Paul DePodesta had Kevin Stefanski as his top Browns coaching choice last year, and waited a year to reel him in. (cbssports.com)
Editor's note: Tony Grossi is a Cleveland Browns analyst for TheLandOnDemand.com and 850 ESPN Cleveland.
Early takeaways from the conclusion of the Browns coaching search …
1.Everything about Jimmy Haslam’s latest organization makeover has to do with the re-emergence of analytics as the basis for all Browns football decisions. It was the biggest reason for John Dorsey’s demise as GM, more so than his mis-evaluation of Freddie Kitchens as a head coach. Dorsey grew increasingly weary and mistrustful of interference in football matters by the analytics department, led by Paul DePodesta. Haslam would have been uneasy, at best, with the growing friction if the team had met internal expectations. The fact the season went down the tubes ended Haslam’s trust in Dorsey.
2.Kevin Stefanski was the front-runner in the coaching search all along. Paul DePodesta, chief strategy officer, identified him last year as the best candidate. This year, Stefanski was an even stronger candidate in a more expanded field. In DePodesta’s mind, Stefanski’s professional growth expanded immensely in one season under Minnesota Vikings offensive consultant Gary Kubiak.
3.The only way Josh McDaniels would win out was for Haslam to choose McDaniels’ vision of the football organization over DePodesta’s. Even though McDaniels embraces analytics in the Patriots Way, there was a difference in his vision. Much was made about McDaniels not being able to co-exist with Dorsey. In truth, he was never going to co-exist with DePodesta. Haslam had to be traumatized by ignoring DePodesta’s previous two coaching recommendations – Sean McDermott over Hue Jackson, and Stefanski over Kitchens. McDaniels would have had to bowl over Haslam in the interview to win his total trust because it would have most likely resulted in DePodesta leaving the organization. In that vein, Haslam chose DePodesta over McDaniels.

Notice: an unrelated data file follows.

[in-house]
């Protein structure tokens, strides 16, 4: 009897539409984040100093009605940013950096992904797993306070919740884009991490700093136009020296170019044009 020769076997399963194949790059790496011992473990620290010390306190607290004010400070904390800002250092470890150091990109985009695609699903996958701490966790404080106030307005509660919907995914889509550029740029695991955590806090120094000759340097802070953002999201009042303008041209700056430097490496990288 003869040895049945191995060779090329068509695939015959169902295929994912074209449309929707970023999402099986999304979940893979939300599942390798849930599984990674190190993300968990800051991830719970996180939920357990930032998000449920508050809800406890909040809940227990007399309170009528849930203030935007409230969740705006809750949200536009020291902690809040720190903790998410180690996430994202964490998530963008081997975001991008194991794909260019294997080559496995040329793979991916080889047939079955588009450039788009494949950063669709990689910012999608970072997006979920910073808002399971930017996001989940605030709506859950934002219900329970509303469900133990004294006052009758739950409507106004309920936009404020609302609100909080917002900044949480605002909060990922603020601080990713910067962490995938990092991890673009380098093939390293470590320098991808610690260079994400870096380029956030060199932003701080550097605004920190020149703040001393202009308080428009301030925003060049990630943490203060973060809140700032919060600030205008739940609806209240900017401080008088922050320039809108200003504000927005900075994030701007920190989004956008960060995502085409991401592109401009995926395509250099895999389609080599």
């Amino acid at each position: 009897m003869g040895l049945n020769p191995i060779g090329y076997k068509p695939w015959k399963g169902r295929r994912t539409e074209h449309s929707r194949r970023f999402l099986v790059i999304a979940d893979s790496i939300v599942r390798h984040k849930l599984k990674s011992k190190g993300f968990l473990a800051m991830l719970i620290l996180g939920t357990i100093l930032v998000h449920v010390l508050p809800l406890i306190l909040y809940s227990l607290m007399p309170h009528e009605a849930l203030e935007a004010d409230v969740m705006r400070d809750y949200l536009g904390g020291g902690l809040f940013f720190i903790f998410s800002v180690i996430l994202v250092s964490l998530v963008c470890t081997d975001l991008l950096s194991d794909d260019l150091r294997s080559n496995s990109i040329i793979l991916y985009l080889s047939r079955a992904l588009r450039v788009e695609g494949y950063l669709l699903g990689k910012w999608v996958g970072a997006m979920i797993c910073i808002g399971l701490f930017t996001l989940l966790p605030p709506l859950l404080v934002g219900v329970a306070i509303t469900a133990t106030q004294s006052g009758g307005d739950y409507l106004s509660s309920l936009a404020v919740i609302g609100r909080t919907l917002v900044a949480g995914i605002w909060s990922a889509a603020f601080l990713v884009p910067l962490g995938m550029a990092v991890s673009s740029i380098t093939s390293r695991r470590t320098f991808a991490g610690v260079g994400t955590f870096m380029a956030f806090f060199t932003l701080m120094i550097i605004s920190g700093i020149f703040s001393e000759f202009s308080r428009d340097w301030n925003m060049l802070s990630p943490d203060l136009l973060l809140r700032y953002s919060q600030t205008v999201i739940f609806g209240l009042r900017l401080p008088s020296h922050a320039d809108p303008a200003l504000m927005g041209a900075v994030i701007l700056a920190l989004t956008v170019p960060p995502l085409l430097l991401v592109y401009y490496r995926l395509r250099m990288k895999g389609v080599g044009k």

4.Obviously, the Browns made up their minds about Stefanski before his offense’s performance in the Vikings’ 28-10 divisional playoff loss to the 49ers. San Francisco defensive coordinator Robert Saleh was a strong candidate, too, and it would have been fascinating to see what Haslam would have done if the 49ers had lost, freeing up Saleh ahead of Stefanski. A club source said the Browns would have waited for Stefanski, but we’ll never know. Haslam wouldn’t wait for Dan Quinn to get through the Super Bowl as Seattle’s defensive coordinator at the end of the 2013 season. He hired Mike Pettine after Pettine pressed the issue about staying with Buffalo as defensive coordinator. As a result, Quinn became Atlanta’s coach after the Super Bowl and Quinn hired Kyle Shanahan as offensive coordinator.
5.You can find a lot of football people who will praise Stefanski for his intelligence (another Ivy Leaguer, from Penn), his football acumen, his collaborative nature, and his desire to expand his decision-making through the use of analytics. But the big unknown is his ability to lead a full team. “Players want leadership,” Haslam said after conducting exit interviews with “25 to 30” of the team’s core players. “They really do want strong leadership. We are looking for a strong leader, one.” And that probably was the No. 1 quality that Saleh brought to the table.
6.Another potential weakness of Stefanski could be his ability to assemble a staff. He has been with the Vikings for 14 years in various capacities, and that might limit his network of potential assistants. Although ex-Browns and ex-Giants coach Pat Shurmur is being mentioned as a potential offensive coordinator by some because of their time together as Vikings assistant coaches (2016-17), a more likely candidate to join Stefanski is Klint Kubiak, son of Gary Kubiak, who has coached receivers and quarterbacks in two stints with the Vikings wrapped around three years in Denver. There have been no potential defensive coordinators associated with Stefanski publicly. But you would figure Mike Priefer would be a strong bet to continue as Browns special teams coordinator. Priefer held that position for eight seasons with the Vikings with Stefanski in various offensive roles during the entire time.
7.It’s almost considered a fait accompli that Andrew Berry will now return to the Browns in a GM-like capacity. Berry expanded his career in one season with the Philadelphia Eagles and meshes well with DePodesta and Stefanski to form an all-Ivy League trio in charge.
8.Berry may be scarred in the minds of Browns fans by being part of the DePodesta-Sashi Brown regime that gutted the roster and made several mistakes in the draft in 2016-17 – passing on quarterbacks Carson Wentz, Patrick Mahomes and Deshaun Watson; selecting receiver Corey Coleman, etc. But Berry was not in a position of authority at the time. As to the obvious question to Haslam of why does he think this analytics-centric system will work now when it didn’t work in 2016-17, I would expect the answer to be this: “We didn’t have the coach to embrace the system before as we do now.”